BK nephropathy: Diagnosis and Management Update

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The BK polyomavirus is a small, non-enveloped DNA virus, which is an ongoing concern for the transplant population as it primarily causes clinical disease in immunocompromised hosts, leading to BK-associated nephropathy (BKN) and graft loss.

Primary infection of BK virus is thought to occur early in childhood, commonly presenting as a viral respiratory infection. After that, BK virus remains latent in renal epithelial and lymphoid cells, where it can get re-activated in immunocompromised population.

Risk Factors include:
1- Degree of immunosuppression
2- Donor determinants (deceased donation, HLA-mismatches).
3- Recipient determinants (older age, male).
4- Re-transplantation due to BK virus graft loss

A definitive diagnosis of BKN requires analysis of tissue from renal biopsy (figure with positive staining for SV-40; courtesy of Dr Rennke). However, the diagnosis may be missed on biopsy since definitive lesions are focal in nature. Therefore, at least two biopsy cores should be taken and medulla ideally should be included in the sample.

The suspicion of the diagnosis is supported by quantitative PCR for BK virus on urine and/or plasma.

Prevention of BKN is the cornerstone of routine screening. The two most commonly used ways of BK virus screening are blood and urine for viral DNA monitoring, monthly for the first 3-6 months, then every 3 months until the end of the first post-transplant year, and wherever there is an unexplained rise in the serum creatinine.

Based on retrospective studies, fluoroquinolones may have a role in the prevention, but are not effective for treatment.
The mainstay of therapy is reduction in immunosuppressive medications, especially mycophenolic acid, followed by calcineurin inhibitors. If reducing immunosuppressive therapy is not effective, clinicians may try using adjunct medications with potentially antiviral action, even though the efficacy of the agents in vivo has not been demonstrated. These agents include: Intravenous immune globulin (IVIG), Leflunomide, and Cidofovir. None of them have been approved by the FDA for the treatment of BKN.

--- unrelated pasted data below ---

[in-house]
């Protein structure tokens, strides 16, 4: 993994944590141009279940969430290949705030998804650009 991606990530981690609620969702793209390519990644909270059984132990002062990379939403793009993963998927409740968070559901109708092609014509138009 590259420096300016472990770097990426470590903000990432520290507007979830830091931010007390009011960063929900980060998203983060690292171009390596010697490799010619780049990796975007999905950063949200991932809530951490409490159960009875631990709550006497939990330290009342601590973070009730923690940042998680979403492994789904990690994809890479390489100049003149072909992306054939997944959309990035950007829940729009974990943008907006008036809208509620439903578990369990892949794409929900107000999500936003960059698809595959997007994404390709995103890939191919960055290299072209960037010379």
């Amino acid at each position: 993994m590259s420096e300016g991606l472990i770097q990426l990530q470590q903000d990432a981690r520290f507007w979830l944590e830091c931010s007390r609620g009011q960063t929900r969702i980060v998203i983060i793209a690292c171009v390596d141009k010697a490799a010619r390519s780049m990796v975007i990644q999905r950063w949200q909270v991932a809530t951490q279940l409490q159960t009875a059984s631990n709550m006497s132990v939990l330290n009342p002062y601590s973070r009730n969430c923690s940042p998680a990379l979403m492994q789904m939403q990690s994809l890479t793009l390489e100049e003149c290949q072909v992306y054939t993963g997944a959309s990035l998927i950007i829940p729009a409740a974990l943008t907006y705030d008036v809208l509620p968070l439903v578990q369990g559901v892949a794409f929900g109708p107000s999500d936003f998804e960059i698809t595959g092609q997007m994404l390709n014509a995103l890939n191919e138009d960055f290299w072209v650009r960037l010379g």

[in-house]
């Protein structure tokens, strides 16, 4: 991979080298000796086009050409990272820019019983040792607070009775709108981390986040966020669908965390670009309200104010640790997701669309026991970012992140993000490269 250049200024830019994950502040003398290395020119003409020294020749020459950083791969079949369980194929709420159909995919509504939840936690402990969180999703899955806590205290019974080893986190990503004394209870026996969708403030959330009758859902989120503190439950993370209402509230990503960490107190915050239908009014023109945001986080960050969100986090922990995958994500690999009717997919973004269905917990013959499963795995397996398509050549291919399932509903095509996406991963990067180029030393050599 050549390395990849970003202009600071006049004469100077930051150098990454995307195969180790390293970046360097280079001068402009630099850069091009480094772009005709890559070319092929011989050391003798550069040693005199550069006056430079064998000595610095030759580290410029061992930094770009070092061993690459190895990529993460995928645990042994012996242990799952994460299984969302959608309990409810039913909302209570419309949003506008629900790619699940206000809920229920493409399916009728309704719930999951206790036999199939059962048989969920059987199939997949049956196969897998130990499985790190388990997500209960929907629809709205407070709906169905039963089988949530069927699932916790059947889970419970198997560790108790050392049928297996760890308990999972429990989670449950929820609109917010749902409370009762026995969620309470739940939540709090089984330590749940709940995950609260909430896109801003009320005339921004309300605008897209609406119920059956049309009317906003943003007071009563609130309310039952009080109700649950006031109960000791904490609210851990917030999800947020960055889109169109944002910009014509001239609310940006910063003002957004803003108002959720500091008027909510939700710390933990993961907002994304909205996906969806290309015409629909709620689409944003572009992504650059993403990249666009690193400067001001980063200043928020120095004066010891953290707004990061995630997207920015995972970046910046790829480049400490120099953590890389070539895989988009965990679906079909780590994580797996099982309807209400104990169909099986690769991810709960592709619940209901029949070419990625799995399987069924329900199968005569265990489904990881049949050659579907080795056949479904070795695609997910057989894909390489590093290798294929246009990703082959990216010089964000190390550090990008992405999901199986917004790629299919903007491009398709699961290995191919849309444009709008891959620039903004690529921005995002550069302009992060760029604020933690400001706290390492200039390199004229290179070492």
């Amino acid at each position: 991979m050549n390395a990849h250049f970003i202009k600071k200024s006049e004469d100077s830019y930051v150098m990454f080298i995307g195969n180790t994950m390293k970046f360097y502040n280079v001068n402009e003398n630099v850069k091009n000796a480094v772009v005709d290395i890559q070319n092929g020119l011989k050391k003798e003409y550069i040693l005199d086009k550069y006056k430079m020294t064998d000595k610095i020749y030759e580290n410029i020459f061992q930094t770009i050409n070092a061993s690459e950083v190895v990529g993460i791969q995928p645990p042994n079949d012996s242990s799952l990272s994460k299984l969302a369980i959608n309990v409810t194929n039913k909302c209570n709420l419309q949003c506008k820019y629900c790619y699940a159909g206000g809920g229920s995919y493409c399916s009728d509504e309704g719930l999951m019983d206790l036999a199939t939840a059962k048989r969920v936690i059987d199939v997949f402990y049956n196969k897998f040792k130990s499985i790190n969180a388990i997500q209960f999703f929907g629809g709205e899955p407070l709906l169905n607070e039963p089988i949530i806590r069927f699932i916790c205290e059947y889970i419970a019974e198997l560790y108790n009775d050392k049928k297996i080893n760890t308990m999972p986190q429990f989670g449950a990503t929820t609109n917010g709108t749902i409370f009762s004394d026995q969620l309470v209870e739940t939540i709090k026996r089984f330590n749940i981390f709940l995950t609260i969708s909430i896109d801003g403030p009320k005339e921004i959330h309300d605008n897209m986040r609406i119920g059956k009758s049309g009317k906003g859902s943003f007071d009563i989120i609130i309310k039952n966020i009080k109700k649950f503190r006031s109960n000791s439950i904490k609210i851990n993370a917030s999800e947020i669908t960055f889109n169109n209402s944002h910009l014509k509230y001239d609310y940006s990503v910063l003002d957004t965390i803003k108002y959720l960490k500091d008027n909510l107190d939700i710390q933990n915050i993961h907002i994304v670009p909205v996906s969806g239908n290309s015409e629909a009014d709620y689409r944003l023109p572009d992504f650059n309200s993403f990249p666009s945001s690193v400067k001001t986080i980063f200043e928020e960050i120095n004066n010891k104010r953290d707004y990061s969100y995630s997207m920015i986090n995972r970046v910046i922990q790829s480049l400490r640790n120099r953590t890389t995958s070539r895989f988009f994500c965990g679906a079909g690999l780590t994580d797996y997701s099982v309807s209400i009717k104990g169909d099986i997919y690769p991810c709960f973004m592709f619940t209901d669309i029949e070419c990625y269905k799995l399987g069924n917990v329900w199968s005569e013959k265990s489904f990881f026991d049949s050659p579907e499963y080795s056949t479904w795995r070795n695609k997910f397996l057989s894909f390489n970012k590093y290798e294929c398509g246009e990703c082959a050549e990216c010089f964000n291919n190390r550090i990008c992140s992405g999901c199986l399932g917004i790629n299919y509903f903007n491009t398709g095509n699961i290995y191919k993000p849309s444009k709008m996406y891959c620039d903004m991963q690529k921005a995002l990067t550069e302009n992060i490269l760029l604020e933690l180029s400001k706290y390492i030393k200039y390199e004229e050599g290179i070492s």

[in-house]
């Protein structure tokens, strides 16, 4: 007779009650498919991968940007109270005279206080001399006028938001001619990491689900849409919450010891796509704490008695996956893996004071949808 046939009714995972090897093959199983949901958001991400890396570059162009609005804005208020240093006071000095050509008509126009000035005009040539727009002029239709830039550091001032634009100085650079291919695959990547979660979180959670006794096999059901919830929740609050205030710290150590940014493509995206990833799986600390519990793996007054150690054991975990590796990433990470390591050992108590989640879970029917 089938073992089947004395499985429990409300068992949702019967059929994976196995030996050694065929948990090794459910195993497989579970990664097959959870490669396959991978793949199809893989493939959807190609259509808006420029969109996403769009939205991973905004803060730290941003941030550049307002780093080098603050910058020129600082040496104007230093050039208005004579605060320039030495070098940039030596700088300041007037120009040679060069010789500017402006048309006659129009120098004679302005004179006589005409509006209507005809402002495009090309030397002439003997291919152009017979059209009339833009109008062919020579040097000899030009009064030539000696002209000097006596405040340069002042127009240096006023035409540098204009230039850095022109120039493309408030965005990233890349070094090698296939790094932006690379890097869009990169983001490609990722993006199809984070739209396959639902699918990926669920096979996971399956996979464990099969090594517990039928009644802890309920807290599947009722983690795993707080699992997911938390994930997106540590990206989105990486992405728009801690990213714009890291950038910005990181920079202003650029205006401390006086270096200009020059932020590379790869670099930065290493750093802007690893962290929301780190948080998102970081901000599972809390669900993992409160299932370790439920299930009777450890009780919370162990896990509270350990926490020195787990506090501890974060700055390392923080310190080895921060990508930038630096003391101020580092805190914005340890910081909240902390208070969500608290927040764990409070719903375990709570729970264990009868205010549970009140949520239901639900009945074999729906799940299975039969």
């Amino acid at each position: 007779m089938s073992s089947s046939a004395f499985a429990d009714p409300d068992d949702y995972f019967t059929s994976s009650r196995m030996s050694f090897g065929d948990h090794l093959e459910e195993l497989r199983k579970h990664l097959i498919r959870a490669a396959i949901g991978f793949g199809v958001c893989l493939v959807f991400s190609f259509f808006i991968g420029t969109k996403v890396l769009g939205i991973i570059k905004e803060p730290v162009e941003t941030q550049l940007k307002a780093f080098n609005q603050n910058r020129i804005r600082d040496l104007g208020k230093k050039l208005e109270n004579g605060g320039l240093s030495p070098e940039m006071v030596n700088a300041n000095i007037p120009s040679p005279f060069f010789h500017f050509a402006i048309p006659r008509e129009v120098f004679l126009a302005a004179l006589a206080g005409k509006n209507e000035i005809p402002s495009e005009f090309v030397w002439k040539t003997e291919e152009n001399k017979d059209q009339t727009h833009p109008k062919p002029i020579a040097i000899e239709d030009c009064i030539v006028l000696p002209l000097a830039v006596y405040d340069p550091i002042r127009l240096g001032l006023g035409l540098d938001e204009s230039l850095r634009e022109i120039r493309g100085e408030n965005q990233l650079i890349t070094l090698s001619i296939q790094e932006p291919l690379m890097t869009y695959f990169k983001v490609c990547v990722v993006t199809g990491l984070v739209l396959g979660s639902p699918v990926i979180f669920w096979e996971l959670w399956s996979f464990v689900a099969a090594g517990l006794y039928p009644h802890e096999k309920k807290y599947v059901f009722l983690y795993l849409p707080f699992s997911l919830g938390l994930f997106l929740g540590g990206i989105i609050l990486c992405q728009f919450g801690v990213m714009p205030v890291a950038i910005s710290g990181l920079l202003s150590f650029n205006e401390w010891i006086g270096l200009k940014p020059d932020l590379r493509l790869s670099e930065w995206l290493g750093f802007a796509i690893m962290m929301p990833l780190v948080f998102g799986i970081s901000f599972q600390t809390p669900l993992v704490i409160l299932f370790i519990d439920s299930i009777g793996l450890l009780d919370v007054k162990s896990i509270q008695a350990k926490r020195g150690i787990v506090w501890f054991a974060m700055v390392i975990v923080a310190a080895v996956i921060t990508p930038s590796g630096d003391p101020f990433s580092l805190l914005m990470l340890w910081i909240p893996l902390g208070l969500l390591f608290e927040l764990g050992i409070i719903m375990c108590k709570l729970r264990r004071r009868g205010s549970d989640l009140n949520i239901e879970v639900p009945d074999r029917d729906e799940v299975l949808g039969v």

Kidney retransplantation after BKN yields satisfactory results and prior BK infection should not be a contraindication for re-transplantation. Note that extensive phase of aggressive immunosuppressive therapy post retransplant should be avoided, and close monitoring/screening for BK viral load is advisable.

Antiviral adjuvant agents for the treatment of BK associated nephropathy.

Major side effects
0.2-2.0 g/Kg IV
Renal dysfunction,  thrombosis
$$$$ (~$10-22K/dose)
Leflunomide# (Arava®)
LD*: 100 mg x 5 days
MD^: 20-60 mg daily
Peripheral neuropathy, bone marrow suppression, hepatitis
$$$ (~$2000/month)
Cidofovir (Vestide®)
0.25-1 mg/Kg every 1-3 weeks without probenecid
$$ (~$800/vial)

 *LD: Loading dose ^MD: Maintenance dose #Target blood levels: 40-100 ng/mL 

It is quite clear that prospective, multicenter, randomized clinical trials are needed to define the best strategy for immunosuppression reduction and also to investigate more antiviral agents based on the poor outcome of grafts after development of BK nephropathy.

 Brianne Ritchie, PharmD, MBA
 Sandra El Hajj, PharmD
Steven Gabardi, PharmD

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